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Carbohydrazide vs Hydrazine: A Comparative Study
INTRODUCTION
The Saline Water Conversion Corporation (SWCC) pro-
duces power and drinking water through its dual-purpose
plants. At Al-Jubail, there are three powerhouses, namely,
Phase-I, Phase-II A and Phase-II B. Phase-I consist of
6 boilers and 6 turbines, each producing 60 MW, and
Phase-II A and B each have 6 boilers and 5 turbines, each
producing 130 MW. Each powerhouse of Phase-II has a
spare boiler. The total power production at Al-Jubail
Power Plant is 1 660 MW. The steam from each boiler in
Phase-II is sent to 4 desalination plants for heating sea -
water.
The core of the powerhouse is the boiler, which produces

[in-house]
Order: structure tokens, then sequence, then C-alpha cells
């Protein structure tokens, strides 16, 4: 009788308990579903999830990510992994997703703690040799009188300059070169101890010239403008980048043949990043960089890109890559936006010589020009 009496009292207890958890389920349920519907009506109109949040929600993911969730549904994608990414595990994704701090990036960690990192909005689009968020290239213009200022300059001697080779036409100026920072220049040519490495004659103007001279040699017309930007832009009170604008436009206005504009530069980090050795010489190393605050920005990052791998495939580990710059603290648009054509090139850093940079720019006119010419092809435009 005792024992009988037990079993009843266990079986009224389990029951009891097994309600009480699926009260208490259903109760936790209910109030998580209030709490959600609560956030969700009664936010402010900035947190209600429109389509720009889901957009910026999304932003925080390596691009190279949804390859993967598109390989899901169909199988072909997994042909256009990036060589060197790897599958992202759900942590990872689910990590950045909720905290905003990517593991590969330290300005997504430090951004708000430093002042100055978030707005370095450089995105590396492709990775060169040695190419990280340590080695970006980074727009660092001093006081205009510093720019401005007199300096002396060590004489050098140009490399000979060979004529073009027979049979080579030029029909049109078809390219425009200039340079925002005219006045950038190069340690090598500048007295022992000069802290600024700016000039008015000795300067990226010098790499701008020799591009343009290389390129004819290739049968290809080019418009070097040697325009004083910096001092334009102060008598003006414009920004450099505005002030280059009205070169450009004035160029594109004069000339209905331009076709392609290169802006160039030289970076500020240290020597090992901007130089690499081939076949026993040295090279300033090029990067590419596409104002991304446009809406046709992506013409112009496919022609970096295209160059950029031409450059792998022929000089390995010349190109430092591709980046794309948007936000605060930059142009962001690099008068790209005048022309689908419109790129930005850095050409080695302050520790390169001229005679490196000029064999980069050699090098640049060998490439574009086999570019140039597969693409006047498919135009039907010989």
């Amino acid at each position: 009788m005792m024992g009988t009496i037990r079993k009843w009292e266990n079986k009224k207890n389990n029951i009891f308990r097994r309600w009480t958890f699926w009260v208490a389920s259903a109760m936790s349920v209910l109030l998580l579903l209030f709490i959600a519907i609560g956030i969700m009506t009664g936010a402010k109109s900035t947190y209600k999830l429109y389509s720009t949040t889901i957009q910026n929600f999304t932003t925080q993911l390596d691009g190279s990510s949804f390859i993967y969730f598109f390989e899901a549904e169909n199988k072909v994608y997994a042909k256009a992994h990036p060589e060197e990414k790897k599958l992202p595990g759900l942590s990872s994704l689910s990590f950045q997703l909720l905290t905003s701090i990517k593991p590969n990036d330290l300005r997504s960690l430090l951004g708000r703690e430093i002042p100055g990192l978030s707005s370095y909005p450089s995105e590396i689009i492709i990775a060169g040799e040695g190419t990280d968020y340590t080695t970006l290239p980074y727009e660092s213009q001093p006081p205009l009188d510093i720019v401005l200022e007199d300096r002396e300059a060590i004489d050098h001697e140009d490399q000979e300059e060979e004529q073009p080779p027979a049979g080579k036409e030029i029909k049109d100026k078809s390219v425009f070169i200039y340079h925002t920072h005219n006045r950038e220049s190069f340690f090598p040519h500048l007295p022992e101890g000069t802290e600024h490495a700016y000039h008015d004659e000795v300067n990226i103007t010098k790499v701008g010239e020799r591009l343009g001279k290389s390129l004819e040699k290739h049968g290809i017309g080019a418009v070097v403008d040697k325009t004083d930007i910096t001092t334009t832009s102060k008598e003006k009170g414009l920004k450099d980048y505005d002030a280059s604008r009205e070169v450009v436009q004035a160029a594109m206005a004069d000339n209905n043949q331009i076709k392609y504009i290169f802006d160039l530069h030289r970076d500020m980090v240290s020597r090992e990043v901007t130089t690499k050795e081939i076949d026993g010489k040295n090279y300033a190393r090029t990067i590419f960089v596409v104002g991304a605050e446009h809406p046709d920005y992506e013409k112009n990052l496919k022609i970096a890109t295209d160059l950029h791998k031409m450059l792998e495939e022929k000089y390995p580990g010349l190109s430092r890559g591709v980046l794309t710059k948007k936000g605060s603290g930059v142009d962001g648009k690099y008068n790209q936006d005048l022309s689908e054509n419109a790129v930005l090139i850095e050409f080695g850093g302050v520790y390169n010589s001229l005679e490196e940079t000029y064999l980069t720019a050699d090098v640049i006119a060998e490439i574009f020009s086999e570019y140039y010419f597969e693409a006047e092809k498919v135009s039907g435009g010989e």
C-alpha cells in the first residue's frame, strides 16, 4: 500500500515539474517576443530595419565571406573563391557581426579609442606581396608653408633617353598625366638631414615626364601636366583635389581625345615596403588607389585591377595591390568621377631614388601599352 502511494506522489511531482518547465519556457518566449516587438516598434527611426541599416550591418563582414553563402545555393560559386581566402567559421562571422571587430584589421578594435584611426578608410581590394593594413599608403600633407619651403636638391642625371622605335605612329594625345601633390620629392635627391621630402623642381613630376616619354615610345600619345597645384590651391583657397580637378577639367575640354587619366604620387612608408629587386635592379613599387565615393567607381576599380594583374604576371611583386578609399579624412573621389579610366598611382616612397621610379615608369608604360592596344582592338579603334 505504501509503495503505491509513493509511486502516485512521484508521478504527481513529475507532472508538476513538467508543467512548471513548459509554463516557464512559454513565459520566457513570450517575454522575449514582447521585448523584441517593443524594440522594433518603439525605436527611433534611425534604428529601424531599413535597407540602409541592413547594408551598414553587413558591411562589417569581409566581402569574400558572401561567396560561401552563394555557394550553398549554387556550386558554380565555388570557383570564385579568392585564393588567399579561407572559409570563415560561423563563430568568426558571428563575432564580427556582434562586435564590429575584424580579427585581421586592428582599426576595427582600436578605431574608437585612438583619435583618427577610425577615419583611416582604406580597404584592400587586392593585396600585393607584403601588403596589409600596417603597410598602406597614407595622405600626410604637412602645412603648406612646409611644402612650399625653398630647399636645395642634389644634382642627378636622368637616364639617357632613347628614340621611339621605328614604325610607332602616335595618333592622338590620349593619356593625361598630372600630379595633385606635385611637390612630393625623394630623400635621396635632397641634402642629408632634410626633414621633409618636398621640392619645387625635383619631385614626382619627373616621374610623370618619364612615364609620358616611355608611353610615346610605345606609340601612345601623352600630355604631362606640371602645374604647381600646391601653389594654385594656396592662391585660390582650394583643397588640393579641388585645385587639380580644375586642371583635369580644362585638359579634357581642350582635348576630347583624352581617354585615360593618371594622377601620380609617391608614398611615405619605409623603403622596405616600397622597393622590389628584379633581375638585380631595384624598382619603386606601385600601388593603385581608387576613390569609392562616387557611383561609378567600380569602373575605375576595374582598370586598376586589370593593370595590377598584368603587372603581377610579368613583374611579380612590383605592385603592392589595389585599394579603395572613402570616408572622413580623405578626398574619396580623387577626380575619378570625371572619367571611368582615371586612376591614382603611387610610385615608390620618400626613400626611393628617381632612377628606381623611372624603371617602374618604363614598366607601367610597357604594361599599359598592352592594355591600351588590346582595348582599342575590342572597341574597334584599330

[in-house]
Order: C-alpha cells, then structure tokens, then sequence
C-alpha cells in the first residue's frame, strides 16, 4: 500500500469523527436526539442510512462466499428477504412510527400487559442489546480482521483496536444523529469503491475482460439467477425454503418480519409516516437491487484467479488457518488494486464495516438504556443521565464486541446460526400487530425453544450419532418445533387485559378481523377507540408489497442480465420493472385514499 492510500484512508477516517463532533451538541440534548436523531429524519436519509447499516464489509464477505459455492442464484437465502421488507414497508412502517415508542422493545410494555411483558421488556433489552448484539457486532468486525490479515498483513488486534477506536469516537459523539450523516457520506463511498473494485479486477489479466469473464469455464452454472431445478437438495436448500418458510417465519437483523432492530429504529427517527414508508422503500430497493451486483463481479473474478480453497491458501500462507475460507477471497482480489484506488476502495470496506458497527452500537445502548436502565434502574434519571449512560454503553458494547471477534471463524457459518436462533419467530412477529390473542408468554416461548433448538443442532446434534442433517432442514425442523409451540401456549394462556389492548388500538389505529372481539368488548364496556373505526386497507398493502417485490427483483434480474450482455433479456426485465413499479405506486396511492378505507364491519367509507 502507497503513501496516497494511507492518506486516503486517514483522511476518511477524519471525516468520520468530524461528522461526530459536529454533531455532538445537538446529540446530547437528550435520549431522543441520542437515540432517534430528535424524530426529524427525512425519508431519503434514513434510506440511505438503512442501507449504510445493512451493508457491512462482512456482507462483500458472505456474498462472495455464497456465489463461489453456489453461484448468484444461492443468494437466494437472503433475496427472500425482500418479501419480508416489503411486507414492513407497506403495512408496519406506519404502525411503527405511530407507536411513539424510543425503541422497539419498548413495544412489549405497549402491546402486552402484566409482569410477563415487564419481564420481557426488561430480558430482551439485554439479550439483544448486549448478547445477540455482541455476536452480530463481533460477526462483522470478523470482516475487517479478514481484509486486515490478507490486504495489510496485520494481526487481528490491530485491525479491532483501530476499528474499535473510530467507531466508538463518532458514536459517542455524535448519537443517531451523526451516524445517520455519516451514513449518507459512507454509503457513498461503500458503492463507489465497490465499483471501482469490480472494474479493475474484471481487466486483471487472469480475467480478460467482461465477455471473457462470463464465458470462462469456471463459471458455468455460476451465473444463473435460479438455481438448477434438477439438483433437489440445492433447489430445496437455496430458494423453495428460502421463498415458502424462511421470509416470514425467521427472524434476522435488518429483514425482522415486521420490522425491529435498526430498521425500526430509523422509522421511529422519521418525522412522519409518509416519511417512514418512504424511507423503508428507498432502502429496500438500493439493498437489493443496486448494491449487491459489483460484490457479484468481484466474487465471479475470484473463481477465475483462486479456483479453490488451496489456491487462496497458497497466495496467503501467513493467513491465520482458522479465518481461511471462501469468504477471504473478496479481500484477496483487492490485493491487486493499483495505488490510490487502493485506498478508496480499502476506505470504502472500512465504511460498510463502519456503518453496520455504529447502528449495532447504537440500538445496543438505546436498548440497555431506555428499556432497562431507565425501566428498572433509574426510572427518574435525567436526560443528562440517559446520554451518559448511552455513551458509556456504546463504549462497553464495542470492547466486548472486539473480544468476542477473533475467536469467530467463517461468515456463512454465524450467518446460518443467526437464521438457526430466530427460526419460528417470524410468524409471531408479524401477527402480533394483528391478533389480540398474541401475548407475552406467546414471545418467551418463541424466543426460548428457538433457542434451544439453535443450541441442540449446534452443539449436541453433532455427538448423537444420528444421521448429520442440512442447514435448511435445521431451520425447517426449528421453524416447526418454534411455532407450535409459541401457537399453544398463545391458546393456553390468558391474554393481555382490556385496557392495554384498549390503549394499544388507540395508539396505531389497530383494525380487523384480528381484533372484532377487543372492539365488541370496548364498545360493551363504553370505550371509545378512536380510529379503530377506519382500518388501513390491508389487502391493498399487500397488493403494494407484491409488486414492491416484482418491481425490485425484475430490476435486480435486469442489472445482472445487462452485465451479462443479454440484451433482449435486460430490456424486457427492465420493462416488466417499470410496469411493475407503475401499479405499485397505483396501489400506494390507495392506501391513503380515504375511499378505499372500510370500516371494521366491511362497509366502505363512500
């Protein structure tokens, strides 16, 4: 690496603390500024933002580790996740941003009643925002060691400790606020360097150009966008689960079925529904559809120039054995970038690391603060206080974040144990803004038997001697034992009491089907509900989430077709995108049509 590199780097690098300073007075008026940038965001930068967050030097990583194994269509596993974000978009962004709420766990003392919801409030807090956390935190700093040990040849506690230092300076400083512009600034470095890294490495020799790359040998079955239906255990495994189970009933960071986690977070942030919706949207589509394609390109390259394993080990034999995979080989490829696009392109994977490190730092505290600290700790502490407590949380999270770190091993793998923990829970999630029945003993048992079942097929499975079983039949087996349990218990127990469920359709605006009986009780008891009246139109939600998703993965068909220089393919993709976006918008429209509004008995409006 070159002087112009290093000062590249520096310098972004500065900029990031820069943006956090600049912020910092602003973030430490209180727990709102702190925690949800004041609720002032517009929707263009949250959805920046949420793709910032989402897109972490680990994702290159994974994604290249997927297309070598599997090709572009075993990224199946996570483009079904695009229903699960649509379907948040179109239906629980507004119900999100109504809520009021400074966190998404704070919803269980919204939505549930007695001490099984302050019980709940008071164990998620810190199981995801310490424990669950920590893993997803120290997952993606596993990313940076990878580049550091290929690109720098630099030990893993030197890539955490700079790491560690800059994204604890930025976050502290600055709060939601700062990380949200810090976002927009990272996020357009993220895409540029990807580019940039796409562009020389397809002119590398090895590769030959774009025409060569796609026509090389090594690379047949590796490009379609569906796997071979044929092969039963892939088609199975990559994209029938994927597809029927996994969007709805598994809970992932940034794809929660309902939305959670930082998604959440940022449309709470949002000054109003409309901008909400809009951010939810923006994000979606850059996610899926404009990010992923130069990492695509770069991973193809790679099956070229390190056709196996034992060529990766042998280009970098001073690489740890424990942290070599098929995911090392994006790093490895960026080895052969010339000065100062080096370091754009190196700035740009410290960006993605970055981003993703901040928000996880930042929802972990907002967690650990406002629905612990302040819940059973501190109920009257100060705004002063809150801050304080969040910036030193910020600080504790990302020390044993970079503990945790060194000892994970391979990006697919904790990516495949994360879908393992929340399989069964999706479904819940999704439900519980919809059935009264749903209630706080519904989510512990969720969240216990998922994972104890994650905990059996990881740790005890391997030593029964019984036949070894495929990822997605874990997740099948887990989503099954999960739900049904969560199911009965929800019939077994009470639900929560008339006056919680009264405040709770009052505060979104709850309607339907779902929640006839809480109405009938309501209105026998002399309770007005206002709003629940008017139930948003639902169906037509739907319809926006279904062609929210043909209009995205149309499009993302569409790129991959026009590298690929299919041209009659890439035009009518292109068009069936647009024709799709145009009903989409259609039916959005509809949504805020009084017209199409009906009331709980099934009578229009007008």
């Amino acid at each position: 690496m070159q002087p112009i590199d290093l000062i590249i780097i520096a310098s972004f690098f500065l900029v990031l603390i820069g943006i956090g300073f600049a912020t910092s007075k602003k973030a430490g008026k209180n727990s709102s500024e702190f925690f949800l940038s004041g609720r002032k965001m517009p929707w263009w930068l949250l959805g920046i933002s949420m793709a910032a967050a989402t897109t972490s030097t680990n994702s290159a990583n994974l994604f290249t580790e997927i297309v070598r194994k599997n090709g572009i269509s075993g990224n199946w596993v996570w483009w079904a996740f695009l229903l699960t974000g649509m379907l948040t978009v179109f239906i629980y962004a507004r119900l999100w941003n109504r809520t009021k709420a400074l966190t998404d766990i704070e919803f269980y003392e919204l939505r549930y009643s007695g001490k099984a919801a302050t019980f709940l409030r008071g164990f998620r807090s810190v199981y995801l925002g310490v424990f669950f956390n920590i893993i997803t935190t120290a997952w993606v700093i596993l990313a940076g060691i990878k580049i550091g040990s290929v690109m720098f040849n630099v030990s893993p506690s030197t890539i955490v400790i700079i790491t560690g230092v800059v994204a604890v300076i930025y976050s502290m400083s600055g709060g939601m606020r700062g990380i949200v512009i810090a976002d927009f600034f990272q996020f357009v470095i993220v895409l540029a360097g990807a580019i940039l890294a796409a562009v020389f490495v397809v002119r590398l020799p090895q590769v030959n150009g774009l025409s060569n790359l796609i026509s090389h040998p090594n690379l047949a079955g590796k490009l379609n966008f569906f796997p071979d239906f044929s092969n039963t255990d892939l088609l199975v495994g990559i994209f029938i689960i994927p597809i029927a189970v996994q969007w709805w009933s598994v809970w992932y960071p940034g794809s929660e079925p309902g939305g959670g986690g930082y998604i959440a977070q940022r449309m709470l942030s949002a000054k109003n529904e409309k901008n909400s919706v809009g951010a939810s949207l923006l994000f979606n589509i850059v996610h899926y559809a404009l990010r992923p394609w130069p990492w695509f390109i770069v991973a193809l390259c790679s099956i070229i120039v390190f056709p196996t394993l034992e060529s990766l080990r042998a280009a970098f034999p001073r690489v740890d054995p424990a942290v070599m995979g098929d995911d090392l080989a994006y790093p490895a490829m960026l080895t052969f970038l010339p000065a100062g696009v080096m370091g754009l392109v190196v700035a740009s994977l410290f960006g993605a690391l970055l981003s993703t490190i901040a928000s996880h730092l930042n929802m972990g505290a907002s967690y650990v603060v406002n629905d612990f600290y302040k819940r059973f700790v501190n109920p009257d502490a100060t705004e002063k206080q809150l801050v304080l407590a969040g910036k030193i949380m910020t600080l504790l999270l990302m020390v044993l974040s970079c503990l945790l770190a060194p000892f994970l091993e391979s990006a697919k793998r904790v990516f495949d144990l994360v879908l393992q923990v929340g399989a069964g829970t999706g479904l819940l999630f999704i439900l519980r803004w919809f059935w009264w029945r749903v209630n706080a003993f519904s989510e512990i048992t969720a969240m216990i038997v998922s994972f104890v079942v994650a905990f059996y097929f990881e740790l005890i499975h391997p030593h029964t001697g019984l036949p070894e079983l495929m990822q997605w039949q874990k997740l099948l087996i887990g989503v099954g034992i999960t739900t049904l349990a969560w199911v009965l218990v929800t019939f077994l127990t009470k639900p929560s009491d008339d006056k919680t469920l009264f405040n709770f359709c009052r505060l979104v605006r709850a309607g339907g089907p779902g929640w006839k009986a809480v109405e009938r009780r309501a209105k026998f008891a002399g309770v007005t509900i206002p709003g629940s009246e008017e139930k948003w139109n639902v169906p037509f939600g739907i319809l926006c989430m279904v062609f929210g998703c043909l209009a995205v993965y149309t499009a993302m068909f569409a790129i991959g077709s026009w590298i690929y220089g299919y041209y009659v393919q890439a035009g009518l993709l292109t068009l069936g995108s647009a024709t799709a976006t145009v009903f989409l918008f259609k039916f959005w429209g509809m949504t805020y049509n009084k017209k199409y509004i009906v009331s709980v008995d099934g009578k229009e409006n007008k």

high-pressure (HP) steam that drives the turbines for
generating electricity. Boiler feedwater is the returned
condensate coming from the turbines through brine
heaters and turbine condensers, and make-up water
produced from a demineralization plant is added to
replace evaporation and blowdown losses.
Due to the mixed-metallurgy feedwater system with
copper-based alloys in the high-pressure heater, the brine
heater and the dump condenser (Table 1), the feedwater
chemistry must be an all-volatile treatment under reducing
conditions (AVT(R)) with the addition of a solid alkalizing
agent (phosphate) to the boiler drum [1,2]. This treatment
involves the addition of an amine (morpholine) and a
reducing agent (usually hydrazine or one of the acceptable
substitutes) to the condensate or feedwater of the plant.
Among the many oxygen scavengers available in the
market are hydrazine, carbohydrazide, n-diethyl hydroxyl -
amine (DEHA), hydroxyquinone and erythorbic acid [3–7].
Hydrazine has been extensively used as an effective
oxygen scavenger [6] and was utilized in many of the high-
pressure boilers of the SWCC. But the reaction kinetics
has shown that at low temperatures the scavenging effect